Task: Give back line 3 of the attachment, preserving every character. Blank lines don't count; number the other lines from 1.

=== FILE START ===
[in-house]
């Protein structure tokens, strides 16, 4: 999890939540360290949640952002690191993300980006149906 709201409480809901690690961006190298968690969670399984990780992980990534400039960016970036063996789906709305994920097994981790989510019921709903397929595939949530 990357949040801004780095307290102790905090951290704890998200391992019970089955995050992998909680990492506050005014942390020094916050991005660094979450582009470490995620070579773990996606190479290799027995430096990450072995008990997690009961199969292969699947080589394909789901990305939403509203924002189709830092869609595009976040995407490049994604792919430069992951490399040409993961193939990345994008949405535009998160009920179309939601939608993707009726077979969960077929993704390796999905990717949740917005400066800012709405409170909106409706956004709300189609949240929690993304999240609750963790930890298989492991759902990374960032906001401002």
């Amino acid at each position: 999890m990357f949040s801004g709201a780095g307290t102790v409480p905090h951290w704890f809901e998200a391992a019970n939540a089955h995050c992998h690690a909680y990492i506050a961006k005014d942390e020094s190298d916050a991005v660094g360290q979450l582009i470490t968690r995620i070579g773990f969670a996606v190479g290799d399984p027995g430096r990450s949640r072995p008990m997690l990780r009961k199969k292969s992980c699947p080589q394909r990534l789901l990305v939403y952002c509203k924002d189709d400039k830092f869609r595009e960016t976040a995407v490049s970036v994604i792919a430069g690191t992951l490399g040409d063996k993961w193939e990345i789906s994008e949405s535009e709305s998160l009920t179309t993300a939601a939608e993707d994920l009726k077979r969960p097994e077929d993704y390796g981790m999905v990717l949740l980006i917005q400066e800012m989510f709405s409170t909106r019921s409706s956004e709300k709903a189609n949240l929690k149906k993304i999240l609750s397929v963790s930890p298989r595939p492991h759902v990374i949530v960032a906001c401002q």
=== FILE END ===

């Amino acid at each position: 999890m990357f949040s801004g709201a780095g307290t102790v409480p905090h951290w704890f809901e998200a391992a019970n939540a089955h995050c992998h690690a909680y990492i506050a961006k005014d942390e020094s190298d916050a991005v660094g360290q979450l582009i470490t968690r995620i070579g773990f969670a996606v190479g290799d399984p027995g430096r990450s949640r072995p008990m997690l990780r009961k199969k292969s992980c699947p080589q394909r990534l789901l990305v939403y952002c509203k924002d189709d400039k830092f869609r595009e960016t976040a995407v490049s970036v994604i792919a430069g690191t992951l490399g040409d063996k993961w193939e990345i789906s994008e949405s535009e709305s998160l009920t179309t993300a939601a939608e993707d994920l009726k077979r969960p097994e077929d993704y390796g981790m999905v990717l949740l980006i917005q400066e800012m989510f709405s409170t909106r019921s409706s956004e709300k709903a189609n949240l929690k149906k993304i999240l609750s397929v963790s930890p298989r595939p492991h759902v990374i949530v960032a906001c401002q």